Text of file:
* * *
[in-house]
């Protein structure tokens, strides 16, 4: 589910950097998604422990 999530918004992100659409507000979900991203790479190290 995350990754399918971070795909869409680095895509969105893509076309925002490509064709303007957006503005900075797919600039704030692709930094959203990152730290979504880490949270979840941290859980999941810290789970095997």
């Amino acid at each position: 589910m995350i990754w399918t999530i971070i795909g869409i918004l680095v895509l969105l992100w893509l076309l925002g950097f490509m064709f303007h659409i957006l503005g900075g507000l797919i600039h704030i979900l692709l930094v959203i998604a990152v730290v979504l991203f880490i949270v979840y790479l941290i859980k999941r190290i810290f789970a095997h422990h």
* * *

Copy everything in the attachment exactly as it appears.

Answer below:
[in-house]
């Protein structure tokens, strides 16, 4: 589910950097998604422990 999530918004992100659409507000979900991203790479190290 995350990754399918971070795909869409680095895509969105893509076309925002490509064709303007957006503005900075797919600039704030692709930094959203990152730290979504880490949270979840941290859980999941810290789970095997």
């Amino acid at each position: 589910m995350i990754w399918t999530i971070i795909g869409i918004l680095v895509l969105l992100w893509l076309l925002g950097f490509m064709f303007h659409i957006l503005g900075g507000l797919i600039h704030i979900l692709l930094v959203i998604a990152v730290v979504l991203f880490i949270v979840y790479l941290i859980k999941r190290i810290f789970a095997h422990h």